29 April till 14 May 2017

Movement breaks the armour

Review by Ananda Serné

A man sits next to a sculpture. He’s playing the cello. It’s Saturday afternoon and visitors of the exhibition The City as Canvas uncomfortably form a circle around the man and the sculpture. A female dancer appears from the stairwell. She links the visitors together one by one, placing hesitant hands on strange shoulders. The wobbly circle looks on at how the dancer moves according to the pattern of the plastic sculpture: a pattern made by a machine that solidifies movements. I’m also standing in the circle, with my neighbour’s fingers trembling in my raised hand. My hand becomes sticky and I wonder how long I can keep standing still.

During her residency in Kunsthuis SYB, architect-artist Tiwánee van der Horst developed a 3D painting machine. This machine makes sculptures – and potentially buildings in the long term – of recycled plastic. Stemming from her desire for a return to a more intuitive thinking and making process in the buildings around us, Van der Horst conceived a 3D printer that allows itself to be commanded by the free movements of an arm in the air. At a time in which the human body gradually appears to become redundant – an artificial womb makes the news while I’m writing this – Van der Horst questions the digitalised architectural drawings of her colleagues.

I want to be able to touch the lines drawn, something you can’t do with a digital file,’ says Van der Horst. She continues: ‘A 3D printer follows a digital model and carefully prints out the objects in layers. I want to use the fluid character of molten plastic, a quality that we can comparable with paint.’ Inspired by the movements of painters (the wild gestures of action painters or the detailed work of pointillists), Van der Horst blurs the boundaries between architectural drawing and painting, and in doing so shows the significance of physical actions. Her machine leaves room for both experiment and failure. The user enters into an interaction with the material and must accept the outcome: a line can’t simply be digitally erased like in a computer drawing, but forms a physical object.

It makes me think of a black and white photograph from the series Inhabited Drawing (1975) by Helena Almeida. The photograph shows the artist drawing a line in the air using a pen. My eyes follow the line, which under the influence of gravity falls down out of Almeida’s pen. The endpoint of the line, the point where Almeida started her pen mark, floats in space, solidified. Both Almeida and Van der Horst attempt to transcend the boundaries of the picture plane. Forty years after Almeida’s photograph, the threads float not only on the image, but also three-dimensionally through the sky.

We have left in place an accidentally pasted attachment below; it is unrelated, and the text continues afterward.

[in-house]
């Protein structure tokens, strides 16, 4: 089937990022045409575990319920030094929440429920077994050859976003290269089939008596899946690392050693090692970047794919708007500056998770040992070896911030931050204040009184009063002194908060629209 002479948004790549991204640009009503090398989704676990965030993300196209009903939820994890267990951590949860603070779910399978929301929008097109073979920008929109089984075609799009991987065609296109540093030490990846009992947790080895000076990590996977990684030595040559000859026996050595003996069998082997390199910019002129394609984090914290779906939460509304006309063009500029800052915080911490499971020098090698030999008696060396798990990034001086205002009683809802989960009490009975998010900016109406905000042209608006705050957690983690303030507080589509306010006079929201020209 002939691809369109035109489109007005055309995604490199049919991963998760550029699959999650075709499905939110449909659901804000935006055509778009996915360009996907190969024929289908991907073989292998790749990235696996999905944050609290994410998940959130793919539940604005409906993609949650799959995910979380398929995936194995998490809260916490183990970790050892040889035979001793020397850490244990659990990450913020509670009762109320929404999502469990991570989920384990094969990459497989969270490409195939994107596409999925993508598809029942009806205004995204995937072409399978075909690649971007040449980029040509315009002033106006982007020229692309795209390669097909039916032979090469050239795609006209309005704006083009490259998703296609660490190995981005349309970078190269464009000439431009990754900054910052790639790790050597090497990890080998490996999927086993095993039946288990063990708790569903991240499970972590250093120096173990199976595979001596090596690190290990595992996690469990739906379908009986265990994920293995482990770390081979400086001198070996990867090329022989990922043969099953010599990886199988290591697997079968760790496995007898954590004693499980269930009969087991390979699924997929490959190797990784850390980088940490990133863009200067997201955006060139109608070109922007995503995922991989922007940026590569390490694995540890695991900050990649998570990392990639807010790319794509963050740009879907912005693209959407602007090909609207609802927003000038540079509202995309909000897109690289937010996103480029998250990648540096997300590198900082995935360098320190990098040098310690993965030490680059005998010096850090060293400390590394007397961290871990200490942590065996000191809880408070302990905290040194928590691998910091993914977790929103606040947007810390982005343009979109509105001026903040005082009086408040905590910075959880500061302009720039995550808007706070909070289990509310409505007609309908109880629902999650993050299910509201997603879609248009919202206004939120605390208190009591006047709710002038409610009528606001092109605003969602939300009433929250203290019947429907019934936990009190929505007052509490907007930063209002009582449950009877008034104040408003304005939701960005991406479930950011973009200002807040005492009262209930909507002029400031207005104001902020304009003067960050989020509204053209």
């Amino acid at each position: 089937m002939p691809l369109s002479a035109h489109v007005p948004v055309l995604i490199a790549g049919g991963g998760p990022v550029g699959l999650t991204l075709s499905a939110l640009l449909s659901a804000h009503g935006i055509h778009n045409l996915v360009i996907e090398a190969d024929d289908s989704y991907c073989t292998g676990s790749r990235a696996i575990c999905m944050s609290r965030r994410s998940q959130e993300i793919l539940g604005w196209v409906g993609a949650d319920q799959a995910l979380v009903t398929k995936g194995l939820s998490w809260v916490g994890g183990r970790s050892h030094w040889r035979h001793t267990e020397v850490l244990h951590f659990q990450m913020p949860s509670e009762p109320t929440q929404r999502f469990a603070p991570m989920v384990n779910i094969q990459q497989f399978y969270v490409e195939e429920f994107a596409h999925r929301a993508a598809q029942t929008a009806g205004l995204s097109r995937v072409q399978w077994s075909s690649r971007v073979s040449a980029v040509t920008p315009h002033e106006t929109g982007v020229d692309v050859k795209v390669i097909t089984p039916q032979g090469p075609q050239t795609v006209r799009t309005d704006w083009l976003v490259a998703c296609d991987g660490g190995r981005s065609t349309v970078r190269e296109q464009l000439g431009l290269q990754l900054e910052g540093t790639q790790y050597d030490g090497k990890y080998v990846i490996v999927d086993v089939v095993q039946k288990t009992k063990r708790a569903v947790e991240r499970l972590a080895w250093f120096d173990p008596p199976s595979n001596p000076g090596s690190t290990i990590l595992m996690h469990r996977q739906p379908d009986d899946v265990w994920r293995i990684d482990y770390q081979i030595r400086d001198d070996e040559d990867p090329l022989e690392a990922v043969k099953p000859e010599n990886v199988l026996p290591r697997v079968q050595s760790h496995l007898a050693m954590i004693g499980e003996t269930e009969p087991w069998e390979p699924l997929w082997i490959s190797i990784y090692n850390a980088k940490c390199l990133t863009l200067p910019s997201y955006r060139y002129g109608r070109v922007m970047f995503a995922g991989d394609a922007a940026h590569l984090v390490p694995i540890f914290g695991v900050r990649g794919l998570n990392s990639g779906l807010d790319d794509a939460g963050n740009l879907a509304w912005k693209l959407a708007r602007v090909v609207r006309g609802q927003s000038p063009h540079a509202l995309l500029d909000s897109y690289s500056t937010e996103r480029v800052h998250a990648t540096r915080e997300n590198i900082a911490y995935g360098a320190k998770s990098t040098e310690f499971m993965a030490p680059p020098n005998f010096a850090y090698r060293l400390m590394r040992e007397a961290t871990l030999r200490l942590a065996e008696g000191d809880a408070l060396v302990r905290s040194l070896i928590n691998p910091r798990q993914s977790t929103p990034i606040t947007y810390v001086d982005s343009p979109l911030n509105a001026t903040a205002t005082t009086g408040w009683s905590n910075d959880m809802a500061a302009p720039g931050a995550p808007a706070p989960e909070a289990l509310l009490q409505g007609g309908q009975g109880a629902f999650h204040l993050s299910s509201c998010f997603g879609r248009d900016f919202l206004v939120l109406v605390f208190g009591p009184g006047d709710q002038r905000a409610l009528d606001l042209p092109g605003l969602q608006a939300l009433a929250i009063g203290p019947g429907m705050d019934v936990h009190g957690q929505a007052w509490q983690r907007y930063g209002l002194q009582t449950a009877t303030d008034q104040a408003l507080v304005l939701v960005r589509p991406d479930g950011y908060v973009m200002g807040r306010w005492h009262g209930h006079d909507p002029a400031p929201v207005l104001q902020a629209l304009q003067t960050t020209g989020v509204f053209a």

Van der Horst talks about the solidifying process: ‘different types of plastic have different solidification times. Polycarbonate solidifies quickly, when it comes out of the machine it immediately feels like clay. Bioplastic solidifies slowly, coming out of the machine like honey, resulting in a more dripping outcome.’

The solidifications in the exhibition are reminiscent of the lines created by a moving lamp in a photograph with a slow shutter speed. By following the dynamic of the sculpture, the dancer imitates a memory of the earlier movement, which Van der Horst made with her machine. Van der Horst’s desire to realise architecture in this way would mean that we could be living in buildings of remembered movements. However, this requires research: imagined projects for the near future are a bus shelter or a climbing frame – in which a child climbs through remembered movements.

In order to arrive at strong structures for the plastic threads, Van der Horst looks at weaving and folding techniques. In doing so, she makes an analogy with traditional crafts, a parallel that Marcel Wanders also made with his approach to carbon-fibre as though it were textile, to realise his hand-knotted Knotted Chair (1996).

The fluid forms in SYB are paradoxical to a time in which tables were made out of stone and unmistakably represented a ‘table’. Instead of talking about ‘windows’ and ‘walls’, Van der Horst prefers to research elements on the basis of qualities; working on windows and walls that flow into one another. What would emerge, for instance, if a non-transparent window and a transparent wall blend? With her work, Tiwánee van der Horst opens up a world in which categorisation becomes fluid and meaning is assigned on the basis of material study. This ‘lagoon’ creates room for experiment, but also raises questions for the future. Functionality seems to be a pillar in Van der Horst’s future plans. Do the sculptures in SYB require this rooting in functionality to exist as sculptures? Or can they stand alone?

I’m also curious about how Van der Horst will continue with her language musings: perhaps the future ‘bus shelter’ will be given another name? Or perhaps a dichotomy will arise at a certain point in Van der Horst’s work, whereby the ‘bus shelter’ and the ‘sculptures’ will belong to two different worlds? This future is still fluid.